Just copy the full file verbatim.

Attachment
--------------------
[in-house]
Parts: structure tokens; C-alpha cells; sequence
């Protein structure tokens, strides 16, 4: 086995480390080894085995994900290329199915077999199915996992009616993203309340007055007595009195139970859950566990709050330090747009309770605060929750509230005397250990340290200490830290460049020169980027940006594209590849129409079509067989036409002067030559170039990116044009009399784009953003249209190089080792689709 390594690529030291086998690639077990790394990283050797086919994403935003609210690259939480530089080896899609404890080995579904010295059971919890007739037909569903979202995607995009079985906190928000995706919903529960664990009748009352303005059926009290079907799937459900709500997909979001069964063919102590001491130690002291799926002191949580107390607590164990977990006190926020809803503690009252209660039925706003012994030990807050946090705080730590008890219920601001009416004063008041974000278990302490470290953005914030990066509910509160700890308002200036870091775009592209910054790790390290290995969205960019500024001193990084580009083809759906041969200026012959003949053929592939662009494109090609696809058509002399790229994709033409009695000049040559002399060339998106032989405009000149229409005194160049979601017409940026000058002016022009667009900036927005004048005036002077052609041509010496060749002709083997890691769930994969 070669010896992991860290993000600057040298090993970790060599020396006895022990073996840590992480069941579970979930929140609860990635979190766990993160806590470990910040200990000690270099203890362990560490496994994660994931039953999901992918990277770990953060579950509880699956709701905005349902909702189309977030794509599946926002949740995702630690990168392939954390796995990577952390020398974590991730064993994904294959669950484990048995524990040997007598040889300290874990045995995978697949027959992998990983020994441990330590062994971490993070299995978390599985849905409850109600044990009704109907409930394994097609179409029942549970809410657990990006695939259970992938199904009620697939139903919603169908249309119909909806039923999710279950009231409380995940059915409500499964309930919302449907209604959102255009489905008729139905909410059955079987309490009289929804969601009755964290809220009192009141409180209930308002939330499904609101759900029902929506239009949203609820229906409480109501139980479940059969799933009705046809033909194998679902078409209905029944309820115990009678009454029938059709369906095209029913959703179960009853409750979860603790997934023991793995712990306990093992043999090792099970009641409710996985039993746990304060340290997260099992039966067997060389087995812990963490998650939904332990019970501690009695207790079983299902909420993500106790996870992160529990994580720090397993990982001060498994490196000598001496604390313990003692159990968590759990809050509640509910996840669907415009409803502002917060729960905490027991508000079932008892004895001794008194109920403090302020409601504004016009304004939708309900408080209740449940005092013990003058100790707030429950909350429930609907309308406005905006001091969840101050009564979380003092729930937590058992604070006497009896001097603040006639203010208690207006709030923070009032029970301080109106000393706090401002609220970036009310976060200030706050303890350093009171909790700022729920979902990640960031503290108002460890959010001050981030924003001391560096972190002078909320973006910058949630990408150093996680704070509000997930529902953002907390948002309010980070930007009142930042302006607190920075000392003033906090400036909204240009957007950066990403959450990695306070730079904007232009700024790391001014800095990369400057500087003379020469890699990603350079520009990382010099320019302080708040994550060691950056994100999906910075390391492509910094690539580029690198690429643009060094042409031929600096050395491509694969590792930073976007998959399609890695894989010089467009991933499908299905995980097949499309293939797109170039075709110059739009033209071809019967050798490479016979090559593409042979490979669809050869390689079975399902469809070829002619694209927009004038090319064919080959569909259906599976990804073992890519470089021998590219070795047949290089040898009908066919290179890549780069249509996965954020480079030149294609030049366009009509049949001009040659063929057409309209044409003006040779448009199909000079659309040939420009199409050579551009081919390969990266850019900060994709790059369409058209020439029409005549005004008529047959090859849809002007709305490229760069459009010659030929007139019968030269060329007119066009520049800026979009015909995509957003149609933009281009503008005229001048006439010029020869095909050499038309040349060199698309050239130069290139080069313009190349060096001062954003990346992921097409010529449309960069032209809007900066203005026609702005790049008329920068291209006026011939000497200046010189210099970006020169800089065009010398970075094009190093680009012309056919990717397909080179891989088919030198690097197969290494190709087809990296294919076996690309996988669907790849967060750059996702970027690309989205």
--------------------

[in-house]
Parts: structure tokens; C-alpha cells; sequence
């Protein structure tokens, strides 16, 4: 086995480390080894085995994900290329199915077999199915996992009616993203309340007055007595009195139970859950566990709050330090747009309770605060929750509230005397250990340290200490830290460049020169980027940006594209590849129409079509067989036409002067030559170039990116044009009399784009953003249209190089080792689709 390594690529030291086998690639077990790394990283050797086919994403935003609210690259939480530089080896899609404890080995579904010295059971919890007739037909569903979202995607995009079985906190928000995706919903529960664990009748009352303005059926009290079907799937459900709500997909979001069964063919102590001491130690002291799926002191949580107390607590164990977990006190926020809803503690009252209660039925706003012994030990807050946090705080730590008890219920601001009416004063008041974000278990302490470290953005914030990066509910509160700890308002200036870091775009592209910054790790390290290995969205960019500024001193990084580009083809759906041969200026012959003949053929592939662009494109090609696809058509002399790229994709033409009695000049040559002399060339998106032989405009000149229409005194160049979601017409940026000058002016022009667009900036927005004048005036002077052609041509010496060749002709083997890691769930994969 070669010896992991860290993000600057040298090993970790060599020396006895022990073996840590992480069941579970979930929140609860990635979190766990993160806590470990910040200990000690270099203890362990560490496994994660994931039953999901992918990277770990953060579950509880699956709701905005349902909702189309977030794509599946926002949740995702630690990168392939954390796995990577952390020398974590991730064993994904294959669950484990048995524990040997007598040889300290874990045995995978697949027959992998990983020994441990330590062994971490993070299995978390599985849905409850109600044990009704109907409930394994097609179409029942549970809410657990990006695939259970992938199904009620697939139903919603169908249309119909909806039923999710279950009231409380995940059915409500499964309930919302449907209604959102255009489905008729139905909410059955079987309490009289929804969601009755964290809220009192009141409180209930308002939330499904609101759900029902929506239009949203609820229906409480109501139980479940059969799933009705046809033909194998679902078409209905029944309820115990009678009454029938059709369906095209029913959703179960009853409750979860603790997934023991793995712990306990093992043999090792099970009641409710996985039993746990304060340290997260099992039966067997060389087995812990963490998650939904332990019970501690009695207790079983299902909420993500106790996870992160529990994580720090397993990982001060498994490196000598001496604390313990003692159990968590759990809050509640509910996840669907415009409803502002917060729960905490027991508000079932008892004895001794008194109920403090302020409601504004016009304004939708309900408080209740449940005092013990003058100790707030429950909350429930609907309308406005905006001091969840101050009564979380003092729930937590058992604070006497009896001097603040006639203010208690207006709030923070009032029970301080109106000393706090401002609220970036009310976060200030706050303890350093009171909790700022729920979902990640960031503290108002460890959010001050981030924003001391560096972190002078909320973006910058949630990408150093996680704070509000997930529902953002907390948002309010980070930007009142930042302006607190920075000392003033906090400036909204240009957007950066990403959450990695306070730079904007232009700024790391001014800095990369400057500087003379020469890699990603350079520009990382010099320019302080708040994550060691950056994100999906910075390391492509910094690539580029690198690429643009060094042409031929600096050395491509694969590792930073976007998959399609890695894989010089467009991933499908299905995980097949499309293939797109170039075709110059739009033209071809019967050798490479016979090559593409042979490979669809050869390689079975399902469809070829002619694209927009004038090319064919080959569909259906599976990804073992890519470089021998590219070795047949290089040898009908066919290179890549780069249509996965954020480079030149294609030049366009009509049949001009040659063929057409309209044409003006040779448009199909000079659309040939420009199409050579551009081919390969990266850019900060994709790059369409058209020439029409005549005004008529047959090859849809002007709305490229760069459009010659030929007139019968030269060329007119066009520049800026979009015909995509957003149609933009281009503008005229001048006439010029020869095909050499038309040349060199698309050239130069290139080069313009190349060096001062954003990346992921097409010529449309960069032209809007900066203005026609702005790049008329920068291209006026011939000497200046010189210099970006020169800089065009010398970075094009190093680009012309056919990717397909080179891989088919030198690097197969290494190709087809990296294919076996690309996988669907790849967060750059996702970027690309989205």